If you've configured Dynamics CRM 2015 Online with Azure Service Bus you will know that the "message" it puts on the queue is the plugin execution context. This is the same context that you use within a plugin. You will know that to do anything with the context you have to use the Microsoft.Xrm.Sdk and extract the Pre or Post Image and the so called Target image. "Target" is s stupid name I always think. It contains the delta - the attributes that were changed during the operation. The Post Image of say an Update event will contain all the attributes that have values in it and excludes any attributes with null values.
The reason for using the Azure Service Bus is usually to get data from CRM to your on-premise systems and more often than not you may be using an ESB to read messages from the Azure Service Bus. BizTalk for example has an adaptor that you just need to configure to read messages from Azure Service Bus. However any BizTalk developer is going to be very disappointed if you provide them with just a Plugin Execution Context because they will have to use the CRM SDK to convert it into an XML message. Even then the entity objects when serialized will result in a collection of KeyValuePairs. The biggest problem with that is trying to map it to a strongly typed schema particularly because the structure varies so much when attributes that are null are set to a value and vice versa. I've tried using the BizTalk mapper and failed.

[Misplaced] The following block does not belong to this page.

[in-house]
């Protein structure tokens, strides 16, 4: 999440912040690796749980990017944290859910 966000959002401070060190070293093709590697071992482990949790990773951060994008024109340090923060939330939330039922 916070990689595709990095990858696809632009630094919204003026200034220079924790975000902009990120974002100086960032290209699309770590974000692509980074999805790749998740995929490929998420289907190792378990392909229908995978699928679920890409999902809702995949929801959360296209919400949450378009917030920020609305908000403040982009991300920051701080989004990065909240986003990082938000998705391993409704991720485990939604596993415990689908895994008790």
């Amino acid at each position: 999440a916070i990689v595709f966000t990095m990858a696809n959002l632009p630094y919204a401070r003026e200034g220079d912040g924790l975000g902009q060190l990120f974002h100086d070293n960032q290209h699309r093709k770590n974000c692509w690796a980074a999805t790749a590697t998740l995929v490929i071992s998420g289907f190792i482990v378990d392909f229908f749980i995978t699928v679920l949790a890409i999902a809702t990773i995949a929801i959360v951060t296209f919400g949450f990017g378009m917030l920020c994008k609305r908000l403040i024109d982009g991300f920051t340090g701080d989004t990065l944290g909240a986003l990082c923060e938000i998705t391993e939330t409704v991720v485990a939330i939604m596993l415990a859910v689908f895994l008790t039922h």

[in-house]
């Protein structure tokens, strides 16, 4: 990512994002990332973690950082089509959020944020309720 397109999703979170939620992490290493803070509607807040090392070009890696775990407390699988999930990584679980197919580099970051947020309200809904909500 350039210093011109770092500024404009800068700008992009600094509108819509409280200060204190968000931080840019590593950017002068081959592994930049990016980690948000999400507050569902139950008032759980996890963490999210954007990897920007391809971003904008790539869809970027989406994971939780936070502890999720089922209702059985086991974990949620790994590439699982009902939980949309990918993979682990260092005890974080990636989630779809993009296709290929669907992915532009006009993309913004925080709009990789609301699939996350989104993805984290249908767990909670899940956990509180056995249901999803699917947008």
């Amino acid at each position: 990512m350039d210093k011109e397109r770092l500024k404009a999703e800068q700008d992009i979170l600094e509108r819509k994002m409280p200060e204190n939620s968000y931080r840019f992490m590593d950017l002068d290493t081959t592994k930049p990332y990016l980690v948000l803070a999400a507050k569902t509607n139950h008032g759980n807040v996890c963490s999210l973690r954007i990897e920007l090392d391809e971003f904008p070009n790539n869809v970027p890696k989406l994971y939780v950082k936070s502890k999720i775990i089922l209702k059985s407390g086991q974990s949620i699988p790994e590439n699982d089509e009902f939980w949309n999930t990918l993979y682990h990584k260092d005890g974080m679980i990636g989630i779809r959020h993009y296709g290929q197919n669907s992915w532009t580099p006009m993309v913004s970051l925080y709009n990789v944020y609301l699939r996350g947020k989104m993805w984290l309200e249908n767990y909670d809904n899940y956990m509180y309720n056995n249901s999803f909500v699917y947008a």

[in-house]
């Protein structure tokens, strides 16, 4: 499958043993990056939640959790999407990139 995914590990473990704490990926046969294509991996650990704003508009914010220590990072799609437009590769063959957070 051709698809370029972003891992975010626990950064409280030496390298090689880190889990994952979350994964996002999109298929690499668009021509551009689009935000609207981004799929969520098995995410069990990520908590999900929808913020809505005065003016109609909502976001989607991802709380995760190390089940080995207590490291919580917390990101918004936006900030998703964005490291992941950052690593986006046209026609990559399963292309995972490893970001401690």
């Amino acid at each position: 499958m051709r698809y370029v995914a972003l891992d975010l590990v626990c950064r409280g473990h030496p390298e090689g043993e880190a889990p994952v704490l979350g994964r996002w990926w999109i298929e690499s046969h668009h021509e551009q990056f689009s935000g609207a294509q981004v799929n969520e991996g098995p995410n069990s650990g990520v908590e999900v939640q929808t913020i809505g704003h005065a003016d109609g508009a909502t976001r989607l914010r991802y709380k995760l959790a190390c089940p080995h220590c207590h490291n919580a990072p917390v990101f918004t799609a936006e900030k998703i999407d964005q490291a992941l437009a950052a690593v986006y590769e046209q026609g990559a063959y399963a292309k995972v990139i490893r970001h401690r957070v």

UPDATE: CRM Online restricts plugins to Sandbox mode and you cannot serialize objects to XML because this is prohibited. I have recently stumbled on a way of getting round this. This may provide a much simpler solution then described in the rest of this article.
One solution is to have custom code that will read the context, convert it to a strongly typed schema and then put it back in another queue. This needs to be done serially to ensure that Ordered Delivery is maintained but at least it gets to a schema that is worthy of the name.
Now you have to be careful when using CRM Online because if your plugins consume a lot of CPU they will be terminated with extreme prejudice. It is best to keep the code within your plugin as minimal as possible and then have the bulk of your code execute on an Azure VM where you don't need to worry about CPU usage because you can size the VM to suit.
The best way to architect this is
a) Have a Plugin that sends the Plugin Execution Context to a Azure Service Bus Queue
b) Create an Azure Worker Process that reads messages from the Queue, creates an XML message and puts it into another Azure Service Bus Queue (be sure to maintain the order)
c) If using BizTalk create a Receive Port that will read XML messages from the second Queue
The Azure Worker Process is a lot like a Windows Service (in Azure its called a Cloud Service) and will automatically restart if it is stopped. When you deploy the Azure Worker Process it will create its own VM. You can supply configuration settings which in our case would include the EndPoint of the Queue we are reading from and the EndPoint of the Queue we are writing to.
While you messages should be placed on the first queue using a plugin running synchronously, the Azure Worker Process is running asynchronously. If you want to post messages back to CRM because of a failure then you need to setup another asynchronous process to send the messages back to CRM.